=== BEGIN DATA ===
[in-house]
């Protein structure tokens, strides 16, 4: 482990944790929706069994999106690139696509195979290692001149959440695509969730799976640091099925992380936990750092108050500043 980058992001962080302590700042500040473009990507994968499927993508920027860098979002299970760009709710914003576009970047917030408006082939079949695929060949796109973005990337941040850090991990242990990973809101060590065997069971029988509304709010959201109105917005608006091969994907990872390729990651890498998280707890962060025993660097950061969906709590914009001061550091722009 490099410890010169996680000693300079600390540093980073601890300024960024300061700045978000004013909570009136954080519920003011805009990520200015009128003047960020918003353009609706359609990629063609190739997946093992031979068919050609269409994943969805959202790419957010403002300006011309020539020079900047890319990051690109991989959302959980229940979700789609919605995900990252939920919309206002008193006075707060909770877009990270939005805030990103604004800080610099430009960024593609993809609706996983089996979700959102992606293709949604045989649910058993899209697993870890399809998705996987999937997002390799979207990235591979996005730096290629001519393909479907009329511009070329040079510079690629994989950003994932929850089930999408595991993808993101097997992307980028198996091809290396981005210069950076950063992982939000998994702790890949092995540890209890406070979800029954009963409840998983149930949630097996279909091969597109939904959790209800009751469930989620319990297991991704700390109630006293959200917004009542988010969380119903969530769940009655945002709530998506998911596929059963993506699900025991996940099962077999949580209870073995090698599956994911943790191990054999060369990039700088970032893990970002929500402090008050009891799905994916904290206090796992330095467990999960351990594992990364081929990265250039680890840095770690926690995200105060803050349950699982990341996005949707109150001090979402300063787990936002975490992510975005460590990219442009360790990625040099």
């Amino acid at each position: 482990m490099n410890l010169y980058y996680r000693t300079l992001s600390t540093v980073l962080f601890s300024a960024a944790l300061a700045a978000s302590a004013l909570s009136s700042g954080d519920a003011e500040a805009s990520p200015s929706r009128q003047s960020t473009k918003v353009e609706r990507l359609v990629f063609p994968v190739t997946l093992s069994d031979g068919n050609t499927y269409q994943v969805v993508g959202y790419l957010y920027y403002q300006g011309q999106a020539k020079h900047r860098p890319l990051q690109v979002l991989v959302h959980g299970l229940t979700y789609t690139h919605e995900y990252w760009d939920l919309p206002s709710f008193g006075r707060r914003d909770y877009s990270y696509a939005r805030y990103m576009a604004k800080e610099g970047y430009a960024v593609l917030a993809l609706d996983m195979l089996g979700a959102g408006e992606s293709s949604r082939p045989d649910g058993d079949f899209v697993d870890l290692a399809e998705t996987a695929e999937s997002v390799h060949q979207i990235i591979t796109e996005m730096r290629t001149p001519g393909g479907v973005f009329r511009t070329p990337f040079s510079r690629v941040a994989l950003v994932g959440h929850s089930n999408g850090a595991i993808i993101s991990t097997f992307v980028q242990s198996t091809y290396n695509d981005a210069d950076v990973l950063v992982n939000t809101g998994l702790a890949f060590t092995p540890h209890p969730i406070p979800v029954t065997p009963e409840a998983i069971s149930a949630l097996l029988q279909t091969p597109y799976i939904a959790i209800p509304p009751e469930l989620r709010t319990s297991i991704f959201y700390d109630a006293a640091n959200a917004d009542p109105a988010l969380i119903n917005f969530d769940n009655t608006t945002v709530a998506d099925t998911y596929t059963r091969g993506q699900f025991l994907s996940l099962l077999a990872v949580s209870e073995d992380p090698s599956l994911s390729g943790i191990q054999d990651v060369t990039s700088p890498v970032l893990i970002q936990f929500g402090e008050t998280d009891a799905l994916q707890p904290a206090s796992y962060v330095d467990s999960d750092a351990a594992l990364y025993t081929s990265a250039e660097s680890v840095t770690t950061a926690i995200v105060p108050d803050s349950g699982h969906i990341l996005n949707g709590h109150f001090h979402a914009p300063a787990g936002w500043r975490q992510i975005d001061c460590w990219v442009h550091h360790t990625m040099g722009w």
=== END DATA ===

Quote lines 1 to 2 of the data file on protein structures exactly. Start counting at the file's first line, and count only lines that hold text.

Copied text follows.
[in-house]
């Protein structure tokens, strides 16, 4: 482990944790929706069994999106690139696509195979290692001149959440695509969730799976640091099925992380936990750092108050500043 980058992001962080302590700042500040473009990507994968499927993508920027860098979002299970760009709710914003576009970047917030408006082939079949695929060949796109973005990337941040850090991990242990990973809101060590065997069971029988509304709010959201109105917005608006091969994907990872390729990651890498998280707890962060025993660097950061969906709590914009001061550091722009 490099410890010169996680000693300079600390540093980073601890300024960024300061700045978000004013909570009136954080519920003011805009990520200015009128003047960020918003353009609706359609990629063609190739997946093992031979068919050609269409994943969805959202790419957010403002300006011309020539020079900047890319990051690109991989959302959980229940979700789609919605995900990252939920919309206002008193006075707060909770877009990270939005805030990103604004800080610099430009960024593609993809609706996983089996979700959102992606293709949604045989649910058993899209697993870890399809998705996987999937997002390799979207990235591979996005730096290629001519393909479907009329511009070329040079510079690629994989950003994932929850089930999408595991993808993101097997992307980028198996091809290396981005210069950076950063992982939000998994702790890949092995540890209890406070979800029954009963409840998983149930949630097996279909091969597109939904959790209800009751469930989620319990297991991704700390109630006293959200917004009542988010969380119903969530769940009655945002709530998506998911596929059963993506699900025991996940099962077999949580209870073995090698599956994911943790191990054999060369990039700088970032893990970002929500402090008050009891799905994916904290206090796992330095467990999960351990594992990364081929990265250039680890840095770690926690995200105060803050349950699982990341996005949707109150001090979402300063787990936002975490992510975005460590990219442009360790990625040099």